East Carolina righthander Jeff Hoffman, who had missed his last two starts, will have season-ending Tommy John surgery, coach Billy Godwin said Wednesday.
The last time Hoffman took the mound was April 17, arguably his best outing of the season in front of many key evaluators picking in the first five overall picks. His fastball sat 94-96 mph, touching 97 in a 16-strikout performance. But his velocity briefly dipped to 89-90 at the end of the outing.
Hoffman then went on the shelf after having arm soreness in a midweek bullpen following the start. He consulted Monday with Dr. James Andrews, and the surgery is scheduled for next week.
“It was disappointing for all of us to hear the news regarding Jeff,” Godwin said. “After speaking with Jeff, he and his family have decided this is the best thing for him to do at this time. We are hopeful he will have a quick recovery and be back on the mound very soon. Jeff is one of our leaders on the field, inside the clubhouse and is a tremendous competitor who will definitely be missed.”
The righthander has easy mid-90s velocity and two offspeed pitches that show at least plus potential in addition to above-average control. In 67 innings this season, Hoffman struck out 9.6 per nine against 2.7 walks per nine.
Because of his immense talent and the track record of pitchers recovering from Tommy John surgery, Hoffman could still factor prominently in the draft, playing the role of wild card.
The top prep righthander in the 2012 draft class, Lucas Giolito, strained his ulnar collateral ligament that March, ending his season (although he was able to throw). Giolito went to the Nationals with the 16th overall pick and signed for $2.93 million before having Tommy John surgery.
Last year, Indiana State lefthander Sean Manaea entered the season as a potential top three pick, much like Hoffman. But he had an injury-marred season and had a torn labrum in his hip entering the draft that clouded his status. Manaea went to the Royals with the first supplemental pick after the first round (No. 34 overall) and signed for $3.55 million, the fifth-largest bonus of any 2013 draftee, after the Royals signed Hunter Dozier to a below-slot deal with their first pick (No. 8 overall).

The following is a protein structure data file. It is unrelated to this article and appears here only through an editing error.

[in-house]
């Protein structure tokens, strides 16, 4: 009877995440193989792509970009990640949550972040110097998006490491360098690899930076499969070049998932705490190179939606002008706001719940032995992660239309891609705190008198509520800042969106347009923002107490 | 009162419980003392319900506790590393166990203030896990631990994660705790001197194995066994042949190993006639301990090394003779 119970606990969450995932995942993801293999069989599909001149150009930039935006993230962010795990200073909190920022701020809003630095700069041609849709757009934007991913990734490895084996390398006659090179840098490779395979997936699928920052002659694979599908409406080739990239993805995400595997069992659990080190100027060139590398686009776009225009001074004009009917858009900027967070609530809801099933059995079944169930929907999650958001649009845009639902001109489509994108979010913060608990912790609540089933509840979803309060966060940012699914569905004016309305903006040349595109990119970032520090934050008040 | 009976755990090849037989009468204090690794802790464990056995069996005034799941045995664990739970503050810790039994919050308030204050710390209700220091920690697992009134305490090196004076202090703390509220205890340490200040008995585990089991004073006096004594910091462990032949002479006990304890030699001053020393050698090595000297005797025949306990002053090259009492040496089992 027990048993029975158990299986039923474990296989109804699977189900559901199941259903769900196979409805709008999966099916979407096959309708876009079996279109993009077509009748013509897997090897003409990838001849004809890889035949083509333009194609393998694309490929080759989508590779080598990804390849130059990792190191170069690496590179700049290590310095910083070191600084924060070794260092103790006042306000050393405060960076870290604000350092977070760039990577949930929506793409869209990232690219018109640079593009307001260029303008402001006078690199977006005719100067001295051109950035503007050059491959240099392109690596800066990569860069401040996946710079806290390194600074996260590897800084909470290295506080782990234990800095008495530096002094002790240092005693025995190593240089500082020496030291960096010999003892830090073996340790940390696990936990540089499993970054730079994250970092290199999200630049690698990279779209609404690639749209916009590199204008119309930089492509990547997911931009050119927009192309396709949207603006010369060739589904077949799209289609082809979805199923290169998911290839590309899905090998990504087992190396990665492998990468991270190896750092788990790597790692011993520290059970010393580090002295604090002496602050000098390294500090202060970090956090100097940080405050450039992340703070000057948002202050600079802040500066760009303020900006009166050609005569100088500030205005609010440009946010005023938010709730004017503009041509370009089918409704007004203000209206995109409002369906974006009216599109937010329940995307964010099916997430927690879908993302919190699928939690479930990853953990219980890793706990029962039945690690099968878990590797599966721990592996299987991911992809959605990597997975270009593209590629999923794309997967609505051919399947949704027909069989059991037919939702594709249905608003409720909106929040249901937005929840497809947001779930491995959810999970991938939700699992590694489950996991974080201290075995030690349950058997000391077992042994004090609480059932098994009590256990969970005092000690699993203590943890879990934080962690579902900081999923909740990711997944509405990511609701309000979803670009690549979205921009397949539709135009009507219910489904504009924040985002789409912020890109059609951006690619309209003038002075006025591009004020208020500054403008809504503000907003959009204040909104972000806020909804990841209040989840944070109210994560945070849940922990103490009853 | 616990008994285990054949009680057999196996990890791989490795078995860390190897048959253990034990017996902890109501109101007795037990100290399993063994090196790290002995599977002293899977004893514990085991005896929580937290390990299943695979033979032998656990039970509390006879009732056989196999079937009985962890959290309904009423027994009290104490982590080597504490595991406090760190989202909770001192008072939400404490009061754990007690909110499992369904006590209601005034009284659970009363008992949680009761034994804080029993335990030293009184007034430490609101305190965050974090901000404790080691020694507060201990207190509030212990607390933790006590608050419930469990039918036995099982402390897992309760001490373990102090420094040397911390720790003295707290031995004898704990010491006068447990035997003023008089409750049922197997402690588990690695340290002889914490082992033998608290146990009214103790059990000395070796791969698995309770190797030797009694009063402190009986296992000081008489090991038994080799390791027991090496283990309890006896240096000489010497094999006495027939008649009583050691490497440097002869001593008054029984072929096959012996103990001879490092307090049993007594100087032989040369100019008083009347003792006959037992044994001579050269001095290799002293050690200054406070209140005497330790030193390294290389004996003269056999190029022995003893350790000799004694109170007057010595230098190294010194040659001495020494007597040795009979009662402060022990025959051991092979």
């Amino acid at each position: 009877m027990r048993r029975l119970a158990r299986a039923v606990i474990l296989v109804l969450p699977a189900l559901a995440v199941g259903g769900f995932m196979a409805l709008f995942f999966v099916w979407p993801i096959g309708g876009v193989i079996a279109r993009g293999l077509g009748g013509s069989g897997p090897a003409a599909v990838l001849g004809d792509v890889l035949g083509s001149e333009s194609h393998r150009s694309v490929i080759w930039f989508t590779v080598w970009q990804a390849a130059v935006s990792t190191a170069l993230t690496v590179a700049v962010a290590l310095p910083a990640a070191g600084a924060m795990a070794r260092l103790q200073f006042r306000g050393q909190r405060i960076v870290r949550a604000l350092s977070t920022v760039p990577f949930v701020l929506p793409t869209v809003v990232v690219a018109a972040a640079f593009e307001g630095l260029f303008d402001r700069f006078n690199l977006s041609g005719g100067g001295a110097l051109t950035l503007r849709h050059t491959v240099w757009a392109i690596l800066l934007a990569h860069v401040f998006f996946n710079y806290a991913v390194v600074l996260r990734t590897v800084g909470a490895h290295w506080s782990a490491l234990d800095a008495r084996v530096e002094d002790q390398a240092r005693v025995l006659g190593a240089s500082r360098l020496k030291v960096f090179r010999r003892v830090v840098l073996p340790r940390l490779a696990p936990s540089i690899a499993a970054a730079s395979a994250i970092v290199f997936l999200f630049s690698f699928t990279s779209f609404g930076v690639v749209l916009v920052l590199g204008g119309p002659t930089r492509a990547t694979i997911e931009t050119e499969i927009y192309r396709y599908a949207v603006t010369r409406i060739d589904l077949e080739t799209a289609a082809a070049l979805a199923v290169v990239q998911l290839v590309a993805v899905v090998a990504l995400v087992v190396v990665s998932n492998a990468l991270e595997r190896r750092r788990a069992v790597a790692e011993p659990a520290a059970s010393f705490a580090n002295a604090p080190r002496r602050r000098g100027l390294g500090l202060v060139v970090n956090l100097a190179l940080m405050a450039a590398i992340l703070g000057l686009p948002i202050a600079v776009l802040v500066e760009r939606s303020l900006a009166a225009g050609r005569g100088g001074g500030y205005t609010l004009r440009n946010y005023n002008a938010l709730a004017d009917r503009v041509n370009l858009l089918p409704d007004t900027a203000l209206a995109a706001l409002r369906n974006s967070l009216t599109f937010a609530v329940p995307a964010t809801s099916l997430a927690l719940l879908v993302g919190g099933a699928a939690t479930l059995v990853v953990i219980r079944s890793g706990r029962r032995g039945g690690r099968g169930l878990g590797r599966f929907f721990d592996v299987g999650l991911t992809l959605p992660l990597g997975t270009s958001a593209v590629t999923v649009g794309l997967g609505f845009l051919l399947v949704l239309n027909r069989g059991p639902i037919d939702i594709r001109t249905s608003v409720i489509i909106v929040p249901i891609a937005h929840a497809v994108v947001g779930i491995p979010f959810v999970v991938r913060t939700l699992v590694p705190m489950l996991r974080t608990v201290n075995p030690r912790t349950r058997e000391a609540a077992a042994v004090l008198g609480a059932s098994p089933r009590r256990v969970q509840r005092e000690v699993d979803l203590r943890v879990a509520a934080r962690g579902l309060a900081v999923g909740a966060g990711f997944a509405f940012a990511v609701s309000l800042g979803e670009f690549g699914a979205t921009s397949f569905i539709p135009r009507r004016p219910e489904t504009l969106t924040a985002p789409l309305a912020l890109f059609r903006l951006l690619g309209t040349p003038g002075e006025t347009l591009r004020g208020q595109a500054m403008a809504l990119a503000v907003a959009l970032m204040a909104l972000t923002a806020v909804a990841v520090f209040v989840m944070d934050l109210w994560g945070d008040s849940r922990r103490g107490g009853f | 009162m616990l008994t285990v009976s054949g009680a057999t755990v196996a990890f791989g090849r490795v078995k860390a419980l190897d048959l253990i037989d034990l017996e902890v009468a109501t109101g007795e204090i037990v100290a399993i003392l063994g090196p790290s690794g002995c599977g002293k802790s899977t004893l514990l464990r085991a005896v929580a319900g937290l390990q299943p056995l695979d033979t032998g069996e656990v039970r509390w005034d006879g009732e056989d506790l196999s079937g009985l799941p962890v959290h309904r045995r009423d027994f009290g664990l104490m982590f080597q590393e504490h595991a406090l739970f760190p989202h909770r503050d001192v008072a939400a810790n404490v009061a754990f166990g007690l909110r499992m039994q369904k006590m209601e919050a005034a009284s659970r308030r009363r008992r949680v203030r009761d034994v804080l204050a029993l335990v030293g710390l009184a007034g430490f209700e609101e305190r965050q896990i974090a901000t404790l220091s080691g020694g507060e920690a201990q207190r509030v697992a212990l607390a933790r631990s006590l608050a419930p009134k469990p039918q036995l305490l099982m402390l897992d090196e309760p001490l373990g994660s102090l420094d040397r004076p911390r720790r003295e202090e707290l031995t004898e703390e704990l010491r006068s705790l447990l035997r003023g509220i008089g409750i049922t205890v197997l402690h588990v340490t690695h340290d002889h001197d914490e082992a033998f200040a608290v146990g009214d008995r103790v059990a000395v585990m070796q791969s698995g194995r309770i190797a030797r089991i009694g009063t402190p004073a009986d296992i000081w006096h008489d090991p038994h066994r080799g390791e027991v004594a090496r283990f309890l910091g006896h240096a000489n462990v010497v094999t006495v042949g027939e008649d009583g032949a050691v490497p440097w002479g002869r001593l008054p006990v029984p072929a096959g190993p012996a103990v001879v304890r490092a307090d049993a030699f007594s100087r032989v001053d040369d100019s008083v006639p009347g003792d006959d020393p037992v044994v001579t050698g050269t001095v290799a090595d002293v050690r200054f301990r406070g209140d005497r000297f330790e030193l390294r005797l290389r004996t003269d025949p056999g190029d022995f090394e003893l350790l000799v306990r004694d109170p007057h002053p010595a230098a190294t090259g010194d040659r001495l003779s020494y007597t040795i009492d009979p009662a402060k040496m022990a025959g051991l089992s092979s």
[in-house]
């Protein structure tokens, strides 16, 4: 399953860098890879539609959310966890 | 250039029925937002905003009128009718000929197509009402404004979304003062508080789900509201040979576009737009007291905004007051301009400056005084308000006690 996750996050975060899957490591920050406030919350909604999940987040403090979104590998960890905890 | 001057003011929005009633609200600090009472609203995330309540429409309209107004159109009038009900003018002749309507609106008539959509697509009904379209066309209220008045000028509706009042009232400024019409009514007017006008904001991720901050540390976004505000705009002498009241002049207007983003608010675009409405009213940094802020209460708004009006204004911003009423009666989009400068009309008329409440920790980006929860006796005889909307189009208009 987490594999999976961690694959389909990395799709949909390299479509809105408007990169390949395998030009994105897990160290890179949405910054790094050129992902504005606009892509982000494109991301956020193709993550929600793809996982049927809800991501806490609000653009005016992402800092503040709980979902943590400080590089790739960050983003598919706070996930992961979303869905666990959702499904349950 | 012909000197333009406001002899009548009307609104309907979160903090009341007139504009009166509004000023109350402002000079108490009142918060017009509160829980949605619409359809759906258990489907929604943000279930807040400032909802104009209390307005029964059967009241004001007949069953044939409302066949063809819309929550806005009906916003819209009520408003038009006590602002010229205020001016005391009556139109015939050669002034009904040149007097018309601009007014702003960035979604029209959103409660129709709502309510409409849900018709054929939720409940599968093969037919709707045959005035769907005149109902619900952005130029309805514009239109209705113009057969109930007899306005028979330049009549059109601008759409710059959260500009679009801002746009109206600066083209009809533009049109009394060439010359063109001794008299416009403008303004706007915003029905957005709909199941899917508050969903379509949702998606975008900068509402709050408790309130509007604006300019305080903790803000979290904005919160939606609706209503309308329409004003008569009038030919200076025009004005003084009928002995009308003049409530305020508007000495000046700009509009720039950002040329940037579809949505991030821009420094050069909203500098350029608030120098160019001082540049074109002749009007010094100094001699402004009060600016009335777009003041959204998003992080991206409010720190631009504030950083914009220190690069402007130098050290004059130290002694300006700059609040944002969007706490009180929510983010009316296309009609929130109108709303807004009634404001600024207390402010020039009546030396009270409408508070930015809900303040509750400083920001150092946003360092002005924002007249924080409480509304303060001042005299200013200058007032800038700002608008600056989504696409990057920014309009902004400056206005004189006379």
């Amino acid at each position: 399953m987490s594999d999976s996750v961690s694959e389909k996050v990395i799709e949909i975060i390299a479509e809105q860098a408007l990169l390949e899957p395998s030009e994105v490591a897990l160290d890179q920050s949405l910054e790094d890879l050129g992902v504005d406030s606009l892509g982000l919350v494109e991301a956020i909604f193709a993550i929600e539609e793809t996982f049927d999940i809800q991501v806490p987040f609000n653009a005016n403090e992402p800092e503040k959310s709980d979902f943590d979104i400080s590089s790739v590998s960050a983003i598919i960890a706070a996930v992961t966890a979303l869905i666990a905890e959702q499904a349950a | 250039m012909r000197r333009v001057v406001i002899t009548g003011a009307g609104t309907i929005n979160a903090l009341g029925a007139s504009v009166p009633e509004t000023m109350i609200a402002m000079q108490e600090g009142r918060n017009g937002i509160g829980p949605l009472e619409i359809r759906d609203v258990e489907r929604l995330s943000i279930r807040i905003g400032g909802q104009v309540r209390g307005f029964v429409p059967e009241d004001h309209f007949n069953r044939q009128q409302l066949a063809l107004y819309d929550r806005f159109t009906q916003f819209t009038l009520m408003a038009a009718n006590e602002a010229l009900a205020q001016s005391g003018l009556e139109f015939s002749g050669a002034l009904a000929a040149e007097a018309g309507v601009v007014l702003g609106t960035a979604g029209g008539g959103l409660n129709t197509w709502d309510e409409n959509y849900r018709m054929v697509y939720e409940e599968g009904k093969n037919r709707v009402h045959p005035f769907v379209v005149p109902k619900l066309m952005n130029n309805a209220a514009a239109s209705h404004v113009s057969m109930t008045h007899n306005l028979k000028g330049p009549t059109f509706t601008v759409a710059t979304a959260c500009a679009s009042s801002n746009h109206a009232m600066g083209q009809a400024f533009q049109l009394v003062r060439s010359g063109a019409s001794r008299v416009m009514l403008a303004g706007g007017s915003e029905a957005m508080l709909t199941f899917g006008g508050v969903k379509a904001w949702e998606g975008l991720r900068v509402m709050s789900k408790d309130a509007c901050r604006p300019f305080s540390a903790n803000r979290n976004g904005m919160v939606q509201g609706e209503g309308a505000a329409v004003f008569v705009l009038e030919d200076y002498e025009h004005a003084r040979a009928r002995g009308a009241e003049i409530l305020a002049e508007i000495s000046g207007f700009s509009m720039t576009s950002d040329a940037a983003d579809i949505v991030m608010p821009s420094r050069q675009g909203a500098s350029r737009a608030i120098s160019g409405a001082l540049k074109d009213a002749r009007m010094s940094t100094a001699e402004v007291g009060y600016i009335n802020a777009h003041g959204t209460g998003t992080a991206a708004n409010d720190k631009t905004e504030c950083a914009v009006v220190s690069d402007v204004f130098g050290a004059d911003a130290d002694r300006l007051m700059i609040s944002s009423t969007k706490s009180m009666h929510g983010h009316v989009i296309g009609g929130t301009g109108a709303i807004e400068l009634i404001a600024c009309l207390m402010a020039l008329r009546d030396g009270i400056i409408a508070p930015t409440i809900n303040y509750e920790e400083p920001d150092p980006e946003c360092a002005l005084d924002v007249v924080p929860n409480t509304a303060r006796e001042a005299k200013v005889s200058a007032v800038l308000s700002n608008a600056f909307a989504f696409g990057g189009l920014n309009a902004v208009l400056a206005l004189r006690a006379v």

A similar template remains a possibility for Hoffman, as several teams have the obvious assets to take such a gamble: extra picks and money to spend. Of the five teams with the largest signing bonus pools, four have additional picks:
Marlins, $14.19 million signing bonus pool (largest pool): Miami has the second overall pick and four of the top 43, with three between Nos. 36-43.
Astros, $13.36 million pool (second-largest): Houston has the first pick and three of the top 42. The Astros have experience spreading their money around, saving money on the first overall pick in 2012 (Carlos Correa, who signed for $2.4 million below slot) and using the savings to sign the No. 41 pick (Lance McCullers Jr.), who received nearly double the slot value at $2.5 million, and fourth-rounder Rio Ruiz, who received nearly a million and a half more than slot value with a $1.85 million signing bonus.
Blue Jays, $9.46 million pool (fourth-largest): Toronto has the Nos. 9 and 11 picks, with a third selection at No. 49. No team has valued discount selections in the first 10 rounds of the last two drafts more than the Blue Jays have. In 2012, when they had seven selections in the first three rounds, they drafted college seniors from rounds 4-10, the most of any team, and used the money to sign their premium selections.
Royals, $8.60 million pool (fifth-largest): Kansas City’s first pick is No. 17 overall, one of three in the top 40 and four in the top 56. All have pick values of more than $1 million, and as the Royals showed last year they are willing to roll the dice on a player with upside.